The USS Monitor was built 150 years ago, and changed warship design forever. Monitors as such didn't replace the world's navies, but being clad in armor did, and all warships that followed had many of her design achievements, including rotating turrets, armor, and steam engines. Monitors themselves were limited by shallow draft to operating close to land, but the design caught on and was used up to WW2 by the British Navy, and there was even a homemade river monitor used in Vietnam by the Americans.
The wreck of the USS Monitor was discovered during the 1970's, and since then parts have been brought up and are being reconstucted and restored by the National Maritime Museum. During the recovery of the turret, human remains were found of 2 crewmembers, which were shipped off to Louisiana State University for identification. No DNA matches were found among living relatives of the known crewmembers, and now they are working on facial reconstruction to help identify the deceased. On Tuesday, March 6, the Maritime Museum will release the photos in a bid that some photo in someone's attic will match. It's a long shot, and the remains will be shipped off to Arlington for an appropriate internment.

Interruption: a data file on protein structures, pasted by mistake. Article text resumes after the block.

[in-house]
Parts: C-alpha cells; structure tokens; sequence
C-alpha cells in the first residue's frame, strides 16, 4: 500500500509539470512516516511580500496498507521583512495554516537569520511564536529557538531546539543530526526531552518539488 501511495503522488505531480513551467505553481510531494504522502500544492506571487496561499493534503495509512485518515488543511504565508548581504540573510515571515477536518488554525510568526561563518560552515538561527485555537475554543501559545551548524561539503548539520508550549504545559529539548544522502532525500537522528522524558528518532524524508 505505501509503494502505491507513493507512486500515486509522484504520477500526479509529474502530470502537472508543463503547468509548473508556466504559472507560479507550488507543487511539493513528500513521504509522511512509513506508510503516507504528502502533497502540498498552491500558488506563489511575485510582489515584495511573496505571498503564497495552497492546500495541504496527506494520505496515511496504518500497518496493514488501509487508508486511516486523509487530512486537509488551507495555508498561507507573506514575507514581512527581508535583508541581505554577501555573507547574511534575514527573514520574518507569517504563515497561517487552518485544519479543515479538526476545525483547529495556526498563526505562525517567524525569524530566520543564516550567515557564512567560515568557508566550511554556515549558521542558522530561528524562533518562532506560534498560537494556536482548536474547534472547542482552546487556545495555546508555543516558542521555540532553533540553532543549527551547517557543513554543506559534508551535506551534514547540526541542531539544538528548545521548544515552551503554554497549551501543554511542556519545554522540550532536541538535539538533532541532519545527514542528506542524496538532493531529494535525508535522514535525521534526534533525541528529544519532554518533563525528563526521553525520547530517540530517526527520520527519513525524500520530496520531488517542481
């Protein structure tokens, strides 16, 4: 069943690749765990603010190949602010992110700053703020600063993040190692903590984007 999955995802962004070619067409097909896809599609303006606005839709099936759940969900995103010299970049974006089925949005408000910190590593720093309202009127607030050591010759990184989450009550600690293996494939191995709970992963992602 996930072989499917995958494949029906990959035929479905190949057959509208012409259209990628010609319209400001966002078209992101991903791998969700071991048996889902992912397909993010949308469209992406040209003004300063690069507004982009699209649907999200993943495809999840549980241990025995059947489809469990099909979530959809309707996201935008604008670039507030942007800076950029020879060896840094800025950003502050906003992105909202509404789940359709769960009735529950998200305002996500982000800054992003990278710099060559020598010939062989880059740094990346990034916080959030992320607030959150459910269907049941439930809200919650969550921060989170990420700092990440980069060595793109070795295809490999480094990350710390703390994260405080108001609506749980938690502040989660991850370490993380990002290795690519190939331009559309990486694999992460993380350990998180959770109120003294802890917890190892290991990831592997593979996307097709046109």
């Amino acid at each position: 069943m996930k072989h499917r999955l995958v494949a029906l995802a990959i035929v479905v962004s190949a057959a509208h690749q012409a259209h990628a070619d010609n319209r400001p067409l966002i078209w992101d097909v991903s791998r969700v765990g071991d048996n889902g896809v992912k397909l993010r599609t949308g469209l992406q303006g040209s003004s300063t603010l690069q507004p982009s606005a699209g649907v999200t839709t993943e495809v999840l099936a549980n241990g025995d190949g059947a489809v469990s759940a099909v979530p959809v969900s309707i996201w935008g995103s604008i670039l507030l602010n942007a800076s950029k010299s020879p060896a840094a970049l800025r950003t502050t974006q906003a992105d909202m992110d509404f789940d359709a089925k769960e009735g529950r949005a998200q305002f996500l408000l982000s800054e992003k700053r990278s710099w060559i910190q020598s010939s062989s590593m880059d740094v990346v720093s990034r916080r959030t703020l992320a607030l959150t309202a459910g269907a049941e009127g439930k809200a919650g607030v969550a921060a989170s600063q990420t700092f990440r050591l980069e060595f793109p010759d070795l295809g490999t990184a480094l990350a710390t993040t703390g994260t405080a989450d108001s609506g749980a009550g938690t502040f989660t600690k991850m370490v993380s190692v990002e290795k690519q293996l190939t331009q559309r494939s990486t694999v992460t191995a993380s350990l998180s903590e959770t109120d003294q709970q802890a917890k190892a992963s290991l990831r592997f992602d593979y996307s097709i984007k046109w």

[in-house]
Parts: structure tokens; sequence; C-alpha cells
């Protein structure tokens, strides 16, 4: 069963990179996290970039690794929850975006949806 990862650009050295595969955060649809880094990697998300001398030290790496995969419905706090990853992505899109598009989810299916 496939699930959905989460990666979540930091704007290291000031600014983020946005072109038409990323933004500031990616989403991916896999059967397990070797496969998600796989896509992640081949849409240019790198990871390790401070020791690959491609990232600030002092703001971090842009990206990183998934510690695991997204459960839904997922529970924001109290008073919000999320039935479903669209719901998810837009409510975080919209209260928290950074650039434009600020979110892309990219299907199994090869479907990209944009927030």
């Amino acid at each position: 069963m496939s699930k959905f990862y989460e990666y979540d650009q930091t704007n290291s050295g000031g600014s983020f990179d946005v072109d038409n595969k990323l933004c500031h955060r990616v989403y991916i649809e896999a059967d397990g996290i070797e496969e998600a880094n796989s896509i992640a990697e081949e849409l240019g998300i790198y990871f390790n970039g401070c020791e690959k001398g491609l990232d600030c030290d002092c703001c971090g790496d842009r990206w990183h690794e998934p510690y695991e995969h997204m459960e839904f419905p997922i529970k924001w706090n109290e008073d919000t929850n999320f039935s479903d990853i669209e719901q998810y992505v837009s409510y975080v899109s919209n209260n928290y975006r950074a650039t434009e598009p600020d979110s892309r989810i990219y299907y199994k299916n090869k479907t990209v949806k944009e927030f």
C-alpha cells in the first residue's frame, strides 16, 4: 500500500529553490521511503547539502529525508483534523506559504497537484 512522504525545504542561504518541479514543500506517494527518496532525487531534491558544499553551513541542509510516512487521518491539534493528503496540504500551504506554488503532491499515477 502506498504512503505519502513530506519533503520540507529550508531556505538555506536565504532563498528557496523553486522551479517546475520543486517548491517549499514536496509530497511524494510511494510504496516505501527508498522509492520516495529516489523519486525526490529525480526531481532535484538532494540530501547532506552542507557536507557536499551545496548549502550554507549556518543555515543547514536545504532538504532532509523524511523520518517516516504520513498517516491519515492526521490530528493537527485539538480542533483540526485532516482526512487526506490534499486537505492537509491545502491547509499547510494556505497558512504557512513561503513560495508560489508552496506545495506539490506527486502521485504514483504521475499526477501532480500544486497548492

The wreck is disintegrating on the sea floor, but some of the artifacts brought up are already looking better, the steam engine is cleaned up, they are working on the turret and one of the massive Dahlgren XI guns looks ready to go. It is a huge amount of work, but the results are worth it, and it is a treat to see the technologies of earlier times, and imagine the lives of the men who used them.